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Affiliated with the Local History Network of the State Historical Society of Iowa, and the Iowa Museum Association.
After losing his wife Betsey and son, Stephen Langworthy (July 25, 1801 – April 5, 1820), to malaria, Langworthy moved his eleven children to Diamond Grove, near Jacksonville, Illinois and purchased several acres of land which had been cultivated by the Kickapoo Indians. This land proved productive and good support. It was during this time that Stephen met his second wife, Jane Moureing. She eventually bore him nine more children, giving Stephen a total of twenty-one offspring. (2)
Langworthy remained in Illinois as his older sons moved away, eventually selling the farm in 1831 and moving to St. Louis. In 1834 he came to Dubuque with his son, Solon. The description of what was later called the Couler Valley and nearby Union Park Hollow, just north of the present limits of Dubuque, fits the 160 acre claim of Dr. Stephen Langworthy. By the time he arrived in Dubuque, Dr. Langworthy’s eldest sons, James, Lucius, and Edward, were living on their own. Census takers in 1840 noted that Dr. Langworthy’s household included nine people, including two engaged in mining, three in agriculture, one in manufacturing or trade, and one professional or engineer. (3)
The government’s General Land Office survey of the newly formed Iowa Territory was done in the fall of 1837. Surveyors found that Dr. Langworthy had settled north of town, and recorded his claim as the NW¼ of Section 11, T89N-R2E. The surveyors also noted that Dr. Langworthy had built a house on his claim. For unknown reasons, however, the surveyors did not record the bearing and distance of Dr. Langworthy’s house from the nearest corner post, as they had for other miners and settlers. It was nearly 30 years before civil engineer and map maker T. H. Thompson printed what may be the first commercially published plat map of Dubuque County land ownership. By then the land had passed out of the Langworthy family name and the exact location of Stephen Langworthy’s 1830s house was never mapped. The doctor and his family left no description of their first Iowa home. Dubuque settlers were not allowed to enter their claims in county records until the Chouteau case was resolved. (4)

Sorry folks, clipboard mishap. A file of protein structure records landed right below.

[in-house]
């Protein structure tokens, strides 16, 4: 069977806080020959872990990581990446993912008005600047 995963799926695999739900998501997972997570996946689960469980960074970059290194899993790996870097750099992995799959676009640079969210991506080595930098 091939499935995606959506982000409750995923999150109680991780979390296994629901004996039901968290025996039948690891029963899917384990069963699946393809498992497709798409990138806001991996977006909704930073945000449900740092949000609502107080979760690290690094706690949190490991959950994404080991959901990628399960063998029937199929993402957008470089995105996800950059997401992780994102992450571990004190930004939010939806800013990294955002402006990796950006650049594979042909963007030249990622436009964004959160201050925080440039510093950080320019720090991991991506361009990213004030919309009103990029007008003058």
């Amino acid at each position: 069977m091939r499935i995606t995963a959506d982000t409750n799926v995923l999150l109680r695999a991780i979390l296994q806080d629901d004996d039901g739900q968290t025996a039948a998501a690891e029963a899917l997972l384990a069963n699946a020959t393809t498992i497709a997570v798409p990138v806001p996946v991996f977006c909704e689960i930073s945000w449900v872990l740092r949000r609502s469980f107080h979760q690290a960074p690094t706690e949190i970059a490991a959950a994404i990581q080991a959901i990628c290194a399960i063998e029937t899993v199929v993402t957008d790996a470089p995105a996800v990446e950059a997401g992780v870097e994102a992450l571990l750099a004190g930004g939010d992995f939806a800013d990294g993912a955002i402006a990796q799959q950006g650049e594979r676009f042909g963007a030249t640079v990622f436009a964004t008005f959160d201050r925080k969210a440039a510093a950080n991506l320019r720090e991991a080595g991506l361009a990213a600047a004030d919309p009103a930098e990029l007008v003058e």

When he was finally able to enter his Dubuque claim, Dr. Langworthy's home needed some major improvements. Dubuque had no brickmaker in the mid-1830s, but with the success of the local LEAD MINING industry and the rapidly growing population, the construction industry and related trades also grew. By the 1840s, local brickmakers supplied construction brick that previously had to be shipped in from sources east of the MISSISSIPPI RIVER. (5)
Sometime in the late 1840s, Dr. Langworthy replaced or extensively remodeled his original Dubuque house. Once again, first hand accounts of the timing and circumstances surrounding the Langworthy family’s decision to reconstruct their dwelling escape us. What is known is that much of the NW¼ of Section 11, T89N-R2E continued to be owned by Stephen Langworthy’s offspring until 1862, when transfer records show that the property passed out of the Langworthy family ownership. (6)
Dr. Stephen Langworthy was buried in the Dubuque City Cemetery and moved to LINWOOD CEMETERY in the 1850s. Dr. Stephen Langworthy, father of the famous Langworthy brothers, came to Dubuque in 1834 and became Dubuque's first permanent physician and a United States land officer. (7)
1. "Stephen Langworthy," Linwood Legacies. Online: http://www.linwoodlegacies.org/stephen-langworthy.html
2. Perry, Michael J., "A Territorial Period Site in Dubuque," Online: https://archaeology.uiowa.edu/territorial-period-site-dubuque-0
7. "Stephen Langworthy..."